Challenging the disability misconceptions
By Amanda Nelson
I vaguely remember receiving my first large print book in school. I felt different, my peers did not understand why I was getting large print and neither did I. I remember the first magnifier I received. My peers teased me and judged me about the equipment I was using. Flash-forward to college, it was a beautiful day as I was sitting on a bench waiting for the bus, when someone came up and asked if I needed help-all because I was using my white cane. Now let’s take a look at this past week. It has been filled with lots of bumps; bumps of having people judge me all because of my disability.
Ever since I heard the words, “You have low vision and that means that you are visually impaired, because of your Nystagmus,” I have felt judged about what I can and can not do.
This has made me go back and think about society as a whole. Ever since I’ve been labeled, “Someone with a visual impairment,” I have felt judged by teachers, doctors, my family, and employers, and I felt misunderstood too.
Ever since I was little, I was either told, you’re visually impaired enough or you’re not visually impaired enough. I have also been questioned by people who do not understand my visual impairment. When I was little my mother had to fight for my rights to get my work in large print because, at first, the doctors and teachers thought I would be able to achieve regular classroom work without any problems, however after I started struggling with accessing regular print, she took me to many specialists who stated I needed large print. I was tested and assessed by how well I could see and achieve daily tasks, and it was decided that I was visually impaired.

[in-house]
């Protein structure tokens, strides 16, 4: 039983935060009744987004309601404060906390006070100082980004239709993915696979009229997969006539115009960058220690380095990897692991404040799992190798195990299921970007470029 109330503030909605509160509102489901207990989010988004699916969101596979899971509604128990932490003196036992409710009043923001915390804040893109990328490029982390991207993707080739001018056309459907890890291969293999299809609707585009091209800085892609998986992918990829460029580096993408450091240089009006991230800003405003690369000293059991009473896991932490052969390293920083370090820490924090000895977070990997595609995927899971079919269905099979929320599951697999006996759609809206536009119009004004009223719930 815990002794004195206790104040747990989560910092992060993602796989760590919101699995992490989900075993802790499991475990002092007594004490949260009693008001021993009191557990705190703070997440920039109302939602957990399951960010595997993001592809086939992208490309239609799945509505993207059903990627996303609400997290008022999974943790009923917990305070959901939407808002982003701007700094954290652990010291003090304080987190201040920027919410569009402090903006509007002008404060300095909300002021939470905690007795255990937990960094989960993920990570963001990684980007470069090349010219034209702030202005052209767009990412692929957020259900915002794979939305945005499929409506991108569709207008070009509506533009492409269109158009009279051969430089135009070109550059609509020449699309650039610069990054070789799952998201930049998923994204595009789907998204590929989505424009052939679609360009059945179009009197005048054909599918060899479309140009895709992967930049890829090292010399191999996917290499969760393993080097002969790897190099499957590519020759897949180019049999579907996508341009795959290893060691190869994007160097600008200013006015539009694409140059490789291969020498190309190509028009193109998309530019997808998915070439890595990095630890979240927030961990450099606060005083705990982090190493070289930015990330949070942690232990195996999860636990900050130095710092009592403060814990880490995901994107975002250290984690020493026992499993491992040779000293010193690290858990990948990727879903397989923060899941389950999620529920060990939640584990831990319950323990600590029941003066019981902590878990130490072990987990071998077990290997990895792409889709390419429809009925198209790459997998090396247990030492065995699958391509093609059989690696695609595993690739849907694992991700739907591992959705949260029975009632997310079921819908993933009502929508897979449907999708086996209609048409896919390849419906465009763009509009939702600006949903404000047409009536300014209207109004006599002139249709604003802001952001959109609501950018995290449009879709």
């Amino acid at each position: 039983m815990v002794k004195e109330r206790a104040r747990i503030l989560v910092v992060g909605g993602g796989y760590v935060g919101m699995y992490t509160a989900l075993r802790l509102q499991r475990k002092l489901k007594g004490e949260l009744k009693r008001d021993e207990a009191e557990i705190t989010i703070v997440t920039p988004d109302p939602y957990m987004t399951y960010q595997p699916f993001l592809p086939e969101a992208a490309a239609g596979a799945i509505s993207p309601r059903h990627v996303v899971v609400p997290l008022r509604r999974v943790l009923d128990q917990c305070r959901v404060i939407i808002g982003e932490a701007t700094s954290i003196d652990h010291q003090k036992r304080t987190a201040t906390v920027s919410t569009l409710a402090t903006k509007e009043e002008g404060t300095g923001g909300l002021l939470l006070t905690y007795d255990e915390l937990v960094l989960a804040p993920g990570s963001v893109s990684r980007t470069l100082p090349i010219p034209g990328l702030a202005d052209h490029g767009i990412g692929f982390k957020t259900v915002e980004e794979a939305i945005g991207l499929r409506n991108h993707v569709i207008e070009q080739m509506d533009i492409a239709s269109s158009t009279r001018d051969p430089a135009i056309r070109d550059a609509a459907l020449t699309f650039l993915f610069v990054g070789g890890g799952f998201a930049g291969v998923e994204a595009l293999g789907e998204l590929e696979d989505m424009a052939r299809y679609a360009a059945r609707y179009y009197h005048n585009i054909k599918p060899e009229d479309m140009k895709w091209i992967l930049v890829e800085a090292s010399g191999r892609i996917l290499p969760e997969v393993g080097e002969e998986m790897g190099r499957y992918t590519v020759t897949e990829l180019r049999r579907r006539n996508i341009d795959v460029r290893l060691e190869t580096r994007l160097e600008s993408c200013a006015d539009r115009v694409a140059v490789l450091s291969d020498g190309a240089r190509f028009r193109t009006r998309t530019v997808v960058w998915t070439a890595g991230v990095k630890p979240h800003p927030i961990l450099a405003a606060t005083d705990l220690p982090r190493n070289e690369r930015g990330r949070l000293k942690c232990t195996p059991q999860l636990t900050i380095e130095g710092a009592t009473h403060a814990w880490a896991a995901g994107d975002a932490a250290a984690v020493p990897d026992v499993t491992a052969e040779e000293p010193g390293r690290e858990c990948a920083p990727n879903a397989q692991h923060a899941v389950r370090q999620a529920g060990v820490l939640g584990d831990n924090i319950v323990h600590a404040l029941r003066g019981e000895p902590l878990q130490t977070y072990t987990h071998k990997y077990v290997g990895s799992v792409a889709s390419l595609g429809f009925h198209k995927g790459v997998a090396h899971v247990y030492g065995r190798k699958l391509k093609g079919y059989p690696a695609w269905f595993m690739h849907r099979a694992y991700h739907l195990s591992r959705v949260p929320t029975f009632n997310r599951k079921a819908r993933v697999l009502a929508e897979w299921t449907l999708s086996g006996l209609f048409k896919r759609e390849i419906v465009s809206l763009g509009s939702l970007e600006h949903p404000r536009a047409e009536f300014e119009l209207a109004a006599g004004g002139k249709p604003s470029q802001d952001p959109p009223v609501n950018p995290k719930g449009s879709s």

From that time, I have been judged.
It really hurts my feelings when I’ve set a goal for myself, and then I hear someone say, “How can you? You have low vision.” From traveling to setting goals as a writer, I constantly hear people question my abilities. Thousands of people who are blind or have low vision travel or set and achieve goals every day, why do I have to be any different?
I set a goal to receive a standard high school diploma; I met this goal in 2008.
I set a goal to attend college and get my degree in Journalism and a minor in education. I met this goal in 2013.
I set a goal to work for a magazine, guess what, I achieved that too.
Now my goal is to work on my freelancing career; and even though it’s been slow I am achieving it.
I have a dream to get a passport one day and to travel abroad; someday, that dream will be achieved.
It really hurts me when I hear my family say, “You should be getting more help.” When in reality, I have tried several times to get more help, and with some programs with the level of vision I have I do not qualify for more help than what I’m already receiving. I am doing the best I can.
All I ask from society is before you judge me and my other friends who are visually impaired, see us, see us as people, the qualifications we have, our achievements. Not just our disability, not just the cane, the guide dog, the braille book we read.